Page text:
Study: People Love to Cheat

Even when it doesn't really benefit them
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(Jef Poskanzer/Wikimedia Commons)

Problem: It’s befuddling why people continue to cheat and plagiarize when the consequences can be so great. (Well, sometimes you get a book deal.) Even if you don’t get caught, shouldn’t you feel … guilty? Years of after school specials have taught me that the guilt over breaking your mom’s vase will eat away at you until you have no choice but to let confession burst forth from your lips in a spray of humility and regret. Your mom will probably be mad at first, but then she’ll realize it’s just a vase, and you’ll learn an important lesson about honesty.

In a study published recently in the Journal of Personality and Social Psychology, researchers aim to find out if cheating really makes us feel bad.

Methodology: Previous research in the area focuses on whether immoral acts trigger “negative affect” (feeling bad), but tended to look at acts that actually harmed someone. This study looked at how people feel after an immoral act that doesn’t seem to harm anyone.

In the first two experiments, participants just imagined doing something unethical and predicted how they thought they would feel afterward. Then, researchers gave them the chance to actually do something dishonest—after taking an anagram quiz, they were allowed to check their work against an answer key before turning it in to reap financial prizes, giving them the opportunity to change wrong answers, if they wanted to. But in a twist, the researchers were also dishonest and had hidden carbon copy paper in the test packets, which preserved participants’ original answers and let researchers know if they were cheating. Then they answered some questions about how they felt about the activity.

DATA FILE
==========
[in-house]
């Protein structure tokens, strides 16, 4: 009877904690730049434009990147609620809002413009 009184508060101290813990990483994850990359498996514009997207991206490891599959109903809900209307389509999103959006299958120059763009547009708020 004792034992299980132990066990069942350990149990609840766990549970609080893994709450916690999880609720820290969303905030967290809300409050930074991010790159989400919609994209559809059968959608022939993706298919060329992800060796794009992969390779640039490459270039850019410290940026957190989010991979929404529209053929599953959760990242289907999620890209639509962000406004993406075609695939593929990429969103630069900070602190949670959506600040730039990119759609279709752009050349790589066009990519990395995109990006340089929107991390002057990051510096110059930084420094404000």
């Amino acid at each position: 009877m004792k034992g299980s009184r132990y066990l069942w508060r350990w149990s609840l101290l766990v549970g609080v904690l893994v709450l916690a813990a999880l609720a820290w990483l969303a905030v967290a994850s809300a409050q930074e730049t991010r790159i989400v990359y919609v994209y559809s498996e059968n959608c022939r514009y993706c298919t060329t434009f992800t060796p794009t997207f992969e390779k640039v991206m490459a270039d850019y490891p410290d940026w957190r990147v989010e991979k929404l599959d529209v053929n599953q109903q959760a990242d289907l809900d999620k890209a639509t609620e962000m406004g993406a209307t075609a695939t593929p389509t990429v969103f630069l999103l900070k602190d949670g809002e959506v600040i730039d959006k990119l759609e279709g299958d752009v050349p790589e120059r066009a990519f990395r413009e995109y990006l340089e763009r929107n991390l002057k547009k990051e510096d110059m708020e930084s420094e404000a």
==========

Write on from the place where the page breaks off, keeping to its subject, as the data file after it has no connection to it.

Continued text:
Other experiments assigned people to a cheating or not-cheating category for a task, to rule out self-selection, removed the financial aspect, and increased participants’ sense of “getting away with it” by telling them experimenters couldn’t check their answers.

Results: Participants predicted that they would feel bad after doing something unethical, if they just imagined the immoral act. But when they actually cheated, they “experience a boost in positive affect,” or got what the researchers dub a “cheater’s high.” The cheating made people feel good even if they weren’t getting extra money as a result, and whether or not they decided to cheat themselves, or were assigned to as a condition of the experiment.

Implications: Sometimes it just feels good to be bad, for the sake of being bad. Not for money, or really any real advantage other than the thrill of getting away with something. It’s nice to note previous studies that say people do feel bad after doing something immoral—if they’ve harmed someone. But if no one gets hurt and you get to feel like a badass for a brief and shining moment, it seems like the opportunity might prove difficult to resist.


The study, "The Cheater’s High: The Unexpected Affective Benefits of Unethical Behavior," appeared in the Journal of Personality and Social Psychology.

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Julie Beck is a senior associate editor at The Atlantic, where she oversees the Health Channel.

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